Design, Trust and Limited Creativity Bookmark

In this reply to my previous article Tom writes:

“From the early/mid 90's, I gradually shifted from magazine and print layout, from illustration to html, css and programming. I dived deeper and deeper into what makes the web tick, and after more than twenty years in the front-line of conceptualizing, designing, building, and maintaining web sites I think I have a pretty broad AND deep understanding of the cogs and wheels involved.”

This is something that I often think about. The web has changed a lot, but with the amount of things that we have learned over twenty years of working on the web, provides a very solid understanding of many aspects and areas.

“Every time I create something for the web, I have the feeling it is kind of dull. It works, it is lean. It is maintainable, scalable.”

Gaining technical understanding and mastering techniques, is a great skill, but somewhat limited. That’s give and take, because you can put things together in new ways, but it’s still limited. At some point you do know the spec and know how you can use it. The constraint is the technology, but you can put it together in different ways. Yet, the “putting it together” part is creativity.

Creativity has no bounds. You will never be able to fully master it, because there is no limit. You can take it anywhere you want, anytime. There is nothing to master. You can only get better, everytime you try to do so.

[…] is it really that I'm not "allowed" the creative freedom in the bread-and-butter jobs or is it that I think that the truly creative ideas would be wasted anyway on these clients?

It’s probably about trying harder in the first place. Nowadays there’s a certain set of expectations anchored in people’s minds and that might be due to the “free economy” of the web. It’s easy to choose a free template and go with a default design. Why not, it’s free!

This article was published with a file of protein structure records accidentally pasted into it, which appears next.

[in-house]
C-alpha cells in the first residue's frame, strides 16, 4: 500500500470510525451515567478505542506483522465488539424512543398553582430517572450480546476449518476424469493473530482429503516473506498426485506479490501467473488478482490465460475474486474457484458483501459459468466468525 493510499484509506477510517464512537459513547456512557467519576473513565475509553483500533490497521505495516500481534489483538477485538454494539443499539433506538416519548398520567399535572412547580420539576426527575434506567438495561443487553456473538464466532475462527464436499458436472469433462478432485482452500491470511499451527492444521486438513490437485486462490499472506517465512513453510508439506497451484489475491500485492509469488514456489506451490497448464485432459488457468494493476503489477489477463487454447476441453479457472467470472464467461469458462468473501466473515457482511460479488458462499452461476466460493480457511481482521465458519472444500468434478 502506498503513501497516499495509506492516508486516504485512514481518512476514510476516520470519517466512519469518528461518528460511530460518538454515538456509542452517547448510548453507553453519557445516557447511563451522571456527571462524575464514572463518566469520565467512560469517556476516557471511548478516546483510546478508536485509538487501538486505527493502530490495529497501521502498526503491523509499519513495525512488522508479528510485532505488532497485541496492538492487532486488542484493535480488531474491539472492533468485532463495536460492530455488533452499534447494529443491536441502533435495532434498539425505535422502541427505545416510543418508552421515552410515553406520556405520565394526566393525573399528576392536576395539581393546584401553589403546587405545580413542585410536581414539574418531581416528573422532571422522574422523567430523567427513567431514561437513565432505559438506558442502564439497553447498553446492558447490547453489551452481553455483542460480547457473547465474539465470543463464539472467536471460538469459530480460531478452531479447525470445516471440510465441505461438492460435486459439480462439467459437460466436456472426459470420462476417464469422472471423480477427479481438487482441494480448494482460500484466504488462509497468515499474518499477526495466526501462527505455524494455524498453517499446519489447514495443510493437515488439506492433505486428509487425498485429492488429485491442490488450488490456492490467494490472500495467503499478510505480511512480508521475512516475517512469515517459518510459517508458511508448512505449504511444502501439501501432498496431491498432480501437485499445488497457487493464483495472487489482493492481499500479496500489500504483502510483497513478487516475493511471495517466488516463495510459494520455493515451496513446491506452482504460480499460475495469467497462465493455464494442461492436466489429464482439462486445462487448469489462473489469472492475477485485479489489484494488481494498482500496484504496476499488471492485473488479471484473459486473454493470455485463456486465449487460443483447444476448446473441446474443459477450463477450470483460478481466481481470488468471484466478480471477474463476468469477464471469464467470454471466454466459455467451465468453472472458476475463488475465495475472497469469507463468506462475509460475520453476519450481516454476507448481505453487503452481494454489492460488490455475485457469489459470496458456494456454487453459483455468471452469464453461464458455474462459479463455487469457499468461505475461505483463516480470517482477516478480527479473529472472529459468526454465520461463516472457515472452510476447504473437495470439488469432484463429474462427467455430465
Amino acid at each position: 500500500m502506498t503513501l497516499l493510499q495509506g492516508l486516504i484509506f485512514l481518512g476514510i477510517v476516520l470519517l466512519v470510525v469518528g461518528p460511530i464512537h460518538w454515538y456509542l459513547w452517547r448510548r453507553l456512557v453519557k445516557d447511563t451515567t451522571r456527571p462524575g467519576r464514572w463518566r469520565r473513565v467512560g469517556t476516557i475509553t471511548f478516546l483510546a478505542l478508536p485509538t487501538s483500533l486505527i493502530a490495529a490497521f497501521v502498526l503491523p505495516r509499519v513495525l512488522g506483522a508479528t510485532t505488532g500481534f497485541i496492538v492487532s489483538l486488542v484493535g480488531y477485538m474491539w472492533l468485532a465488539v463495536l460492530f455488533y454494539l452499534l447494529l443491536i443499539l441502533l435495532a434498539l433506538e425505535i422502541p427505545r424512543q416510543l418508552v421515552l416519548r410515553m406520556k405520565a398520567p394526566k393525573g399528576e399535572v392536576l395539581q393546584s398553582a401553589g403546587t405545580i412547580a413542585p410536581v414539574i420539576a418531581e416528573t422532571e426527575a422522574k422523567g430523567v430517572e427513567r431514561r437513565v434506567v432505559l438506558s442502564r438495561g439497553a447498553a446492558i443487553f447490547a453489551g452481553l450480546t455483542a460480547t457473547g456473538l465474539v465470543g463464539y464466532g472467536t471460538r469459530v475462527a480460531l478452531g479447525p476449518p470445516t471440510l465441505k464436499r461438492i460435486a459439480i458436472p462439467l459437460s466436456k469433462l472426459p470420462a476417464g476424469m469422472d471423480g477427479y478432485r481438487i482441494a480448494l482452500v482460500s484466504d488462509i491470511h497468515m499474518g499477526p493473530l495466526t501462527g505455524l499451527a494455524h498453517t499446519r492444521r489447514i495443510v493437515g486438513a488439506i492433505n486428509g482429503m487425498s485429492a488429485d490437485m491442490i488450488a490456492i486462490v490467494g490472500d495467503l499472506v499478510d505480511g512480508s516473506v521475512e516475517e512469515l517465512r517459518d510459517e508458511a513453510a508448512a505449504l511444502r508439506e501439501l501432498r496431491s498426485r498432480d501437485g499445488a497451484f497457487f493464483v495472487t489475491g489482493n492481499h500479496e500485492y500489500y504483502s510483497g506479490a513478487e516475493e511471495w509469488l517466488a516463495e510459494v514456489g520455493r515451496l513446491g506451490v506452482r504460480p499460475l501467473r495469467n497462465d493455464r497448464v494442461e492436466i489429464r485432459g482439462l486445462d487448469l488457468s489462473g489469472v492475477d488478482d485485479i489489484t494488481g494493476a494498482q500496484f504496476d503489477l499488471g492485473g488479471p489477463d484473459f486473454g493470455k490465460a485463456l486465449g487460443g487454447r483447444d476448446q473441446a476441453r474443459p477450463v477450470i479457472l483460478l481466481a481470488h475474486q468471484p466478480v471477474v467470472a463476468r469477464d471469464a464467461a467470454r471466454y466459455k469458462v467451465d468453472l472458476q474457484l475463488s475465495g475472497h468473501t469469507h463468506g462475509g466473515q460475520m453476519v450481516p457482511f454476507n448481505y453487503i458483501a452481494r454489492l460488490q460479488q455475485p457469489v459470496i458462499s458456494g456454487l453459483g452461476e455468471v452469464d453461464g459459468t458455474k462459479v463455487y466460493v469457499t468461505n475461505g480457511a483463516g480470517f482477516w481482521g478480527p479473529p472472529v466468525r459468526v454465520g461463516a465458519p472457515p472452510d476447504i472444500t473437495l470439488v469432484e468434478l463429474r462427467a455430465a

Usually there’s a price to pay, even when it’s free. Part of that price is the sameness that’s attached to it, a lack of creativity. It’s easy possible to learn to build a website and create some boxes that looks just like others.

People operate by confirmation of the masses. When most people use a theme that’s free, they likely use a theme that looks the same as many others. When enough people use those themes, in a way this look becomes a de facto standard. The “design” is well known and because of that, it’s trusted. It has to work. Why else would everybody use it?

In a way, we can all blame frameworks. It’s been a great idea and has allowed many people to create and run websites. To learn and practice. It’s made the web a little more accessible to people who might have never had a chance to build a website otherwise. Yet, those frameworks have allowed their sameness to creep in, default designs to be seen for how websites “should” look like today. Even though frameworks were only meant for prototyping and as a starting point to build upon, they have made their mark in terms of design. With a lack of understanding of the craft and its underlying techniques, it’s difficult to change and modify the defaults, to be creative and unique.

And why change in the first place, it’s what everybody uses. It’s tested. It’s trusted. It’s confirmed.
How could the masses be so wrong?

In order to be able to do more creative work, we have to start by being more creative.